It’s news as depressing as the ashen January sky.
One local business, then another, succumb to the economy and close their doors. Earlier this month, Artisan Connection in downtown State College called it quits, and the other day I learned Mt. Nittany Wheelworks in Ferguson Township will no longer sell and repair bicycles.
Goodbye to two dependable friends.
Starting at its Allen Street shop, then after its move to Beaver Avenue, the Artisan Connection became one of my regular stops for birthday and Christmas shopping. Not only was browsing fun, the beautiful objects from local and area artists pure eye candy, but I usually left with a distinctive present.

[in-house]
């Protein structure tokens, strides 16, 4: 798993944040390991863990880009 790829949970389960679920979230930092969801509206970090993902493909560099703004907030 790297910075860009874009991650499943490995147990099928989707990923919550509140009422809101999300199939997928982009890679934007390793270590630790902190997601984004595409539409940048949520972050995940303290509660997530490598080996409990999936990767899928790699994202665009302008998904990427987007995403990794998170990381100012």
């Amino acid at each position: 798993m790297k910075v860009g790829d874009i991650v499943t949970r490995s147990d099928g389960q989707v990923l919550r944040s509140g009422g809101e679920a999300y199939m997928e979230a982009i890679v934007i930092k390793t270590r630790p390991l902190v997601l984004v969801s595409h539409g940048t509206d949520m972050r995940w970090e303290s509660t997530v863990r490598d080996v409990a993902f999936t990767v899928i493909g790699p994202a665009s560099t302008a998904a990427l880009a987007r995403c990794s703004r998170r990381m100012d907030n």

My grandmother, ever the stylish figure, loved receiving her annual necklace made by State College native Margaret Duda out of semi-precious metals and gems from around the world.
When I needed a racing bicycle to compete in my first triathlon, the good folks at Mt. Nittany Wheelworks helped me choose a model and the appropriate gear, patiently answering a neophyte’s basic questions.
For that race, and again the next year, I trusted them to disassemble and ship the bike to California. They were my bike shop — I said so on the triathlon entry form — and I relied on them for seasonal tune ups to minor repairs.
Now they’re both gone and already missed.
Considering the circumstances these days, it’s not a surprising development. I fear other independent shops will follow.
But losing them still feels like a shock. Nothing’s permanent, I know, but local spots can come to seem so. Year after year, they’re fixtures in your little world, their services and wares known and trusted — until, one day, poof.
Then you wonder who's next.